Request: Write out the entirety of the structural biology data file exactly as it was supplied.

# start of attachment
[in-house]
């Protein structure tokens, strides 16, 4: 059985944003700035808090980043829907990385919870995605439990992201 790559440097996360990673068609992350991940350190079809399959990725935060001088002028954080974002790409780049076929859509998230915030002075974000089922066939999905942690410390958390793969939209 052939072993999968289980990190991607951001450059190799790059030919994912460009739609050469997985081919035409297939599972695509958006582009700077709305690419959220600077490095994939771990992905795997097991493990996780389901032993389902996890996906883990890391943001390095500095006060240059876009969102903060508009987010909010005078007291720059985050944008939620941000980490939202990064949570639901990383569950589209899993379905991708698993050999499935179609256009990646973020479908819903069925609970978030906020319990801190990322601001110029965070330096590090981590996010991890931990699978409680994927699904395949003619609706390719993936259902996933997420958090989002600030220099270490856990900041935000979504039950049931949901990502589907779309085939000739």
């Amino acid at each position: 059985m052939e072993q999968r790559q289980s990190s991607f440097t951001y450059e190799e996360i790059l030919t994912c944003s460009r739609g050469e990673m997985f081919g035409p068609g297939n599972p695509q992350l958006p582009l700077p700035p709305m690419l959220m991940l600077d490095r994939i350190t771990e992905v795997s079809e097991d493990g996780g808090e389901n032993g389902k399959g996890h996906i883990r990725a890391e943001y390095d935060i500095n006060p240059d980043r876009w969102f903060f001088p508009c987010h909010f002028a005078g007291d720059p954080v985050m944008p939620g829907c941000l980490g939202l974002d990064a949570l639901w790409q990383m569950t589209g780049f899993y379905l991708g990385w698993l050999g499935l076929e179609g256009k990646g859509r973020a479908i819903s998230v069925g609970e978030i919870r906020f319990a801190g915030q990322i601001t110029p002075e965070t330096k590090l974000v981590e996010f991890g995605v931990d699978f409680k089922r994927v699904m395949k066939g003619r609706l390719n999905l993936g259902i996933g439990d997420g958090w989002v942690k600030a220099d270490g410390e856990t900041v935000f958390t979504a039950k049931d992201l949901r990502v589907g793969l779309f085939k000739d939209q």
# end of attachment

[in-house]
């Protein structure tokens, strides 16, 4: 059985944003700035808090980043829907990385919870995605439990992201 790559440097996360990673068609992350991940350190079809399959990725935060001088002028954080974002790409780049076929859509998230915030002075974000089922066939999905942690410390958390793969939209 052939072993999968289980990190991607951001450059190799790059030919994912460009739609050469997985081919035409297939599972695509958006582009700077709305690419959220600077490095994939771990992905795997097991493990996780389901032993389902996890996906883990890391943001390095500095006060240059876009969102903060508009987010909010005078007291720059985050944008939620941000980490939202990064949570639901990383569950589209899993379905991708698993050999499935179609256009990646973020479908819903069925609970978030906020319990801190990322601001110029965070330096590090981590996010991890931990699978409680994927699904395949003619609706390719993936259902996933997420958090989002600030220099270490856990900041935000979504039950049931949901990502589907779309085939000739």
């Amino acid at each position: 059985m052939e072993q999968r790559q289980s990190s991607f440097t951001y450059e190799e996360i790059l030919t994912c944003s460009r739609g050469e990673m997985f081919g035409p068609g297939n599972p695509q992350l958006p582009l700077p700035p709305m690419l959220m991940l600077d490095r994939i350190t771990e992905v795997s079809e097991d493990g996780g808090e389901n032993g389902k399959g996890h996906i883990r990725a890391e943001y390095d935060i500095n006060p240059d980043r876009w969102f903060f001088p508009c987010h909010f002028a005078g007291d720059p954080v985050m944008p939620g829907c941000l980490g939202l974002d990064a949570l639901w790409q990383m569950t589209g780049f899993y379905l991708g990385w698993l050999g499935l076929e179609g256009k990646g859509r973020a479908i819903s998230v069925g609970e978030i919870r906020f319990a801190g915030q990322i601001t110029p002075e965070t330096k590090l974000v981590e996010f991890g995605v931990d699978f409680k089922r994927v699904m395949k066939g003619r609706l390719n999905l993936g259902i996933g439990d997420g958090w989002v942690k600030a220099d270490g410390e856990t900041v935000f958390t979504a039950k049931d992201l949901r990502v589907g793969l779309f085939k000739d939209q």